- Read “Compare Beliefs of 7 Major Christian Denominations” (18 min) from Learn Religions, a comprehensive review of the differences, and similarities, of the major Christian denominations practiced in the United States.
- Read “Religion: How to talk about it properly” (6 min) from the Chicago Tribune for practical tips on talking about religion with others. Using these tips, alongside thoughtful personal reflection on our own beliefs, we can better communicate with other community members and learn and grow together.
- Watch “A Jewish Comedian on Respecting Others' Religious Beliefs” (3:01) to hear comedian and Orthodox Jew Ashley Baker reflect on the impact of others’ assumptions in this PBS NewsHour segment.
- Explore this LGBTQ+ Glossary of Terms from the Human Rights Campaign to learn more about the words used to describe the identities and experiences of lesbian, gay, bisexual, transgender, and queer/questioning individuals, as well as those who do not identify as straight or as the gender they were assigned at birth.
- Read GLAAD's “Tips for Allies of Transgender People” (9 min) to learn what allies can do to ensure our transgender community members feel safe, understood, and appreciated. Transgender individuals face violence at higher rates than most populations. This is especially true for transwomen of color. We have the power to decrease that violence, and it starts with being a better ally.
- Read “What Are Personal Pronouns and Why Do They Matter?” (2 min) for a quick and easy explanation of pronouns and why people are starting to include them in introductions and email signatures.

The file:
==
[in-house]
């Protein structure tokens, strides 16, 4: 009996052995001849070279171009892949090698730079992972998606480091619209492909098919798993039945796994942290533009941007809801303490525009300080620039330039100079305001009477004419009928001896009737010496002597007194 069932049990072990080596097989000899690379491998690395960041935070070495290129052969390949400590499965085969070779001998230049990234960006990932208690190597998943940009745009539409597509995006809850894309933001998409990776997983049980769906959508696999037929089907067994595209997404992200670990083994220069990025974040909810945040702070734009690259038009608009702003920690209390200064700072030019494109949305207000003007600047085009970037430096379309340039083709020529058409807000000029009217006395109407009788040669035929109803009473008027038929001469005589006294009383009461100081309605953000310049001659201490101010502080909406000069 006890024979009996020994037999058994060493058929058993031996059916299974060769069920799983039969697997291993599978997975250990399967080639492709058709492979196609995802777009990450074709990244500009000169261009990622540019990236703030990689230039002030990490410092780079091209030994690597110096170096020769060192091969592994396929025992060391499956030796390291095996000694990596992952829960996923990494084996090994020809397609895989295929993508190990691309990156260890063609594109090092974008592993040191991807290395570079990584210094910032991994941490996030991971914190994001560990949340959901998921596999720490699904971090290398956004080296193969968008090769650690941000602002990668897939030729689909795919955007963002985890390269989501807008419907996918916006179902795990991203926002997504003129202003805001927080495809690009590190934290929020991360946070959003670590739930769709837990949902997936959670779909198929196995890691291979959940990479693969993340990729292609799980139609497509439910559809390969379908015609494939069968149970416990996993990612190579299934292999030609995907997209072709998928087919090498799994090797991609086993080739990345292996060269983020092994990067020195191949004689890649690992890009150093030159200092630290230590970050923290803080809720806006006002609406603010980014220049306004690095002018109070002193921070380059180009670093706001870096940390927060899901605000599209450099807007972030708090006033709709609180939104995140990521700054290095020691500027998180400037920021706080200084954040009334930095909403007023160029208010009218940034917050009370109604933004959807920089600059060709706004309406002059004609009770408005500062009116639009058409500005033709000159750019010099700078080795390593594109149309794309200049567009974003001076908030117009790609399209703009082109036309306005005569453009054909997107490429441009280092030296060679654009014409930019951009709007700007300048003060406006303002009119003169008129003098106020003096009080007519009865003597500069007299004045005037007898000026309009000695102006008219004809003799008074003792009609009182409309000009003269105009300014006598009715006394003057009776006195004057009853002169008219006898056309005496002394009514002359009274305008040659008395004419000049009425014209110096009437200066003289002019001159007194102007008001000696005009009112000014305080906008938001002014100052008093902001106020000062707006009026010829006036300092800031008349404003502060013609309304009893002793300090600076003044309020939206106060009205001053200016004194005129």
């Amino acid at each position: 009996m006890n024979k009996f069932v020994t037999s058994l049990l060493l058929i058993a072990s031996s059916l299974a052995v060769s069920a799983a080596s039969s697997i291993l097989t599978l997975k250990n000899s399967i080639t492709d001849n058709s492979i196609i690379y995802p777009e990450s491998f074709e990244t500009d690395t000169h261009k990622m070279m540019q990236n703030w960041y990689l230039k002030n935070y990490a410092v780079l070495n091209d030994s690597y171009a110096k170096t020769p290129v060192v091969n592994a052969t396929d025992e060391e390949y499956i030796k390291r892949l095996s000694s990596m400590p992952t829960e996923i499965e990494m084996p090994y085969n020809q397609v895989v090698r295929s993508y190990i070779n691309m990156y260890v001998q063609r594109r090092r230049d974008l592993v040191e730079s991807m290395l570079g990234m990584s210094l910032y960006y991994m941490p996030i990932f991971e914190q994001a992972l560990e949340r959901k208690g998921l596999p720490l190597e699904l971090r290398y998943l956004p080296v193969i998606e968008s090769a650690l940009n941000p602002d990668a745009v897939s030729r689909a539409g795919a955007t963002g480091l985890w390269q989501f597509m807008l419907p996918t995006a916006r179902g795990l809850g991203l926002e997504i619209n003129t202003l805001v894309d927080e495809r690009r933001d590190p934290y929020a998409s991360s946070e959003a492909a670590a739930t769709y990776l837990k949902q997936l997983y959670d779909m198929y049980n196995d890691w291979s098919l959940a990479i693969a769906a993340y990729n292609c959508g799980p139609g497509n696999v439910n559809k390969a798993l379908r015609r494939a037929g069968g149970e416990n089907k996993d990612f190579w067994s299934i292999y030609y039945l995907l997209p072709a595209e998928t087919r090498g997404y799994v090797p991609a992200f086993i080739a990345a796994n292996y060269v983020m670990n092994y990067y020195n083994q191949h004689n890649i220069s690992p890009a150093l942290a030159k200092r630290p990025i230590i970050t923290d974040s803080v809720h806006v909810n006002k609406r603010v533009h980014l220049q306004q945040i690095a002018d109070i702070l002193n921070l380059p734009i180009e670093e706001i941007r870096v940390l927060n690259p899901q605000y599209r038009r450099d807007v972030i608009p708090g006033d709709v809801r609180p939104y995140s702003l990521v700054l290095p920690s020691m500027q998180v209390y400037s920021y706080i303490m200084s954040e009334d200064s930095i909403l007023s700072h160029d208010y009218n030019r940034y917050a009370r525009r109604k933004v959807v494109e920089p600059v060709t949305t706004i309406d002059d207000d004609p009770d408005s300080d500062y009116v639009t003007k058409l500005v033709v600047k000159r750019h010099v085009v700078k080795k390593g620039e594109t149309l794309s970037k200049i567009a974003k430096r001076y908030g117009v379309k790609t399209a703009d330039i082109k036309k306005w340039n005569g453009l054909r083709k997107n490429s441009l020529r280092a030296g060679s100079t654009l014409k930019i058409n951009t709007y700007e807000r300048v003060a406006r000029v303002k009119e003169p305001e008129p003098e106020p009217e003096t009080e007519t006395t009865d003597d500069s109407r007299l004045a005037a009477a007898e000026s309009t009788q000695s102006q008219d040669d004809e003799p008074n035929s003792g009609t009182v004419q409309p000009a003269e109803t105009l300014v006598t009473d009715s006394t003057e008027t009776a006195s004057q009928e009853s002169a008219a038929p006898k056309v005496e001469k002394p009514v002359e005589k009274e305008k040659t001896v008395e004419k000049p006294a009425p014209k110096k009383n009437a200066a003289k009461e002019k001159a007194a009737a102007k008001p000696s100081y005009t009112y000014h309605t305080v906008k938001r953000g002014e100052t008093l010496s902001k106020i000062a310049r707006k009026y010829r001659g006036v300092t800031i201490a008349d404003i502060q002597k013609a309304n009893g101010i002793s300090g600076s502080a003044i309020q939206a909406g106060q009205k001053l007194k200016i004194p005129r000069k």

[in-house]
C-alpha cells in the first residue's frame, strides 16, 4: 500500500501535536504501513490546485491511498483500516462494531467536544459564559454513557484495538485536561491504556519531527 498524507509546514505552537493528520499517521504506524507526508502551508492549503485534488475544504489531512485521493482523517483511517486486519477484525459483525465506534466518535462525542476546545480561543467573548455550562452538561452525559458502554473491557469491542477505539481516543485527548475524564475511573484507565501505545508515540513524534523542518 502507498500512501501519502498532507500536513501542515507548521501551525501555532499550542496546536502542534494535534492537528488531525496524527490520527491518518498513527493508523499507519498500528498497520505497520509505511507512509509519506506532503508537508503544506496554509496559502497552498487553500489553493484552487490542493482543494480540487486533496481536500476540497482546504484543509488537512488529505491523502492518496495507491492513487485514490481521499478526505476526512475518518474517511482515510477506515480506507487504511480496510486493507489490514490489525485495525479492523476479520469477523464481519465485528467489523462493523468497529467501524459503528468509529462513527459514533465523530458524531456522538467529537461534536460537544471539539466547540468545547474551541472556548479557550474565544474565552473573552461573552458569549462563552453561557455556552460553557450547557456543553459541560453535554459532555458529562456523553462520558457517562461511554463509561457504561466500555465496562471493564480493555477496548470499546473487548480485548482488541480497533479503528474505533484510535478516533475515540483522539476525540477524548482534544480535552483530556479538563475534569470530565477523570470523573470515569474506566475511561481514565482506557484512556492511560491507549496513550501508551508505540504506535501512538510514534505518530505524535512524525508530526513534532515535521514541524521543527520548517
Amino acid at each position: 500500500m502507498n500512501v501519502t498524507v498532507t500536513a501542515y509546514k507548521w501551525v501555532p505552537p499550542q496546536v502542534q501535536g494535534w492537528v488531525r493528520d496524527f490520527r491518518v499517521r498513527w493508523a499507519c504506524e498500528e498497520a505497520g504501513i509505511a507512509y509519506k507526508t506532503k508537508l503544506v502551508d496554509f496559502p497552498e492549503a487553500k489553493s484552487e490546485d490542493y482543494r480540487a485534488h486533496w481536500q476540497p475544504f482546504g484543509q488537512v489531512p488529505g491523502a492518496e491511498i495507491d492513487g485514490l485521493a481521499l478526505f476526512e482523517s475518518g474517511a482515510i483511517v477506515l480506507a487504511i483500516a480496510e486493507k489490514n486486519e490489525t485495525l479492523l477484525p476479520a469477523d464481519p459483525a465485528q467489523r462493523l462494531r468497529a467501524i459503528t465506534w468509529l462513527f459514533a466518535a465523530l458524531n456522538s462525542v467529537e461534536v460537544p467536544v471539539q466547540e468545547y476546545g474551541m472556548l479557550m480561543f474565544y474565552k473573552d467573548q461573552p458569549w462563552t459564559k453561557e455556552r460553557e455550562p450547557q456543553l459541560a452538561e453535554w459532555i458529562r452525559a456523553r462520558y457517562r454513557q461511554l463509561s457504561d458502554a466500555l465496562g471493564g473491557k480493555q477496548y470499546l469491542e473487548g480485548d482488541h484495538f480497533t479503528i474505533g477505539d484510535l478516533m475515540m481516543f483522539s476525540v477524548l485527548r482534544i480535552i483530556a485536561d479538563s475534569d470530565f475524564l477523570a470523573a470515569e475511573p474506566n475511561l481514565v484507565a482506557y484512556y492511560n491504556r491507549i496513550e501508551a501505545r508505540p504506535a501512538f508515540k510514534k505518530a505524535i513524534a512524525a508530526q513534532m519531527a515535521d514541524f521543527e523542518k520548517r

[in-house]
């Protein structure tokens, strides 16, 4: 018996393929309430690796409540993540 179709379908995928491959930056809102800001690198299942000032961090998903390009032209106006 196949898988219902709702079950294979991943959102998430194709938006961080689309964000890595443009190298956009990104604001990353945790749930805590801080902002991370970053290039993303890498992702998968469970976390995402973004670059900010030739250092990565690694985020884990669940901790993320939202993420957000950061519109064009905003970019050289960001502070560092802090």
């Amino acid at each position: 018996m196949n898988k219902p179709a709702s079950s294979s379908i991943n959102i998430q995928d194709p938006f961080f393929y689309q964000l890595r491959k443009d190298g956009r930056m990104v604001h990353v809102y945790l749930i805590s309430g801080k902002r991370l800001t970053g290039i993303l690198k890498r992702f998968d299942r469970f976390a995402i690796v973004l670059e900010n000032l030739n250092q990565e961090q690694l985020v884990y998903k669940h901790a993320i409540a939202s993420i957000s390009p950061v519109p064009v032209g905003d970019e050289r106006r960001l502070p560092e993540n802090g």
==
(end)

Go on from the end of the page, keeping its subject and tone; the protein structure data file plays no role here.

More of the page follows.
- Read “Milestones in the American Gay Rights Movement” (10 min) from PBS for a timeline of LGBTQ+ advocacy in the United States, starting in 1924.
- Watch “America's Sources of Immigration (1850-Today)” (4:00) from TDC to learn about immigration patterns throughout U.S. history. Keep in mind that, although the importation of slaves was banned in 1808, slavery was not outlawed until 1865.
- Watch “Immigration 101: Refugees, Migrants, Asylum Seekers - What's the Difference?” (1:07) from KCET to learn what these different terms mean.
- Watch “US Immigrants Bust Myths About Immigration | Truth or Myth” from SoulPancake to hear immigrants to the U.S. humorously dispel common misconceptions about immigrants and the immigration process.
- Read “Why Hunger Hits Immigrant and Refugees Harder in Iowa” (4:41) from EMBARC to learn how the pandemic has exacerbated the hunger crisis among refugees and immigrants.
- Explore Immigration Resources from the Iowa Department of Human Rights to learn more about state and community organizations assisting immigrants.
- Explore the website of the U.S. Committee for Refugees and Immigrants to learn how to get involved and help our newest community members.
- Watch the TEDx Talk “What Being Hispanic and Latinx Means in the United States” to hear Fernanda Ponce talk about her experience as a Latina and Hispanic woman, the political and economic power and cultural impact of the Latino community, and the importance of understanding the labels we place on one another.
- Watch “A Quick Breakdown Of The Difference Between Hispanic, Latino And Spanish” (4:29) from HuffPost for a brief explanation of “Hispanic,” “Latino,” and “Spanish” — three terms we sometimes use interchangeably but that are distinctly different.
- Explore PBS’s Black Culture Connection, a resource and guide to the films, stories and voices across public television centered around Black history and culture.
- Watch “The Twisted Truth Behind the ‘Model Minority’ Stereotype” (5:27) from “Adam Ruins Everything” for a humorous explanation of the origin of our “minority” stereotypes.
- Listen to episodes from the All My Relations podcast with Makita Wilbur and Adrienne Keene, two indigenous women who explore how their indigenous identities affect their relationships. Their first season covers topics such as Native mascots, fashion, identity, and politics.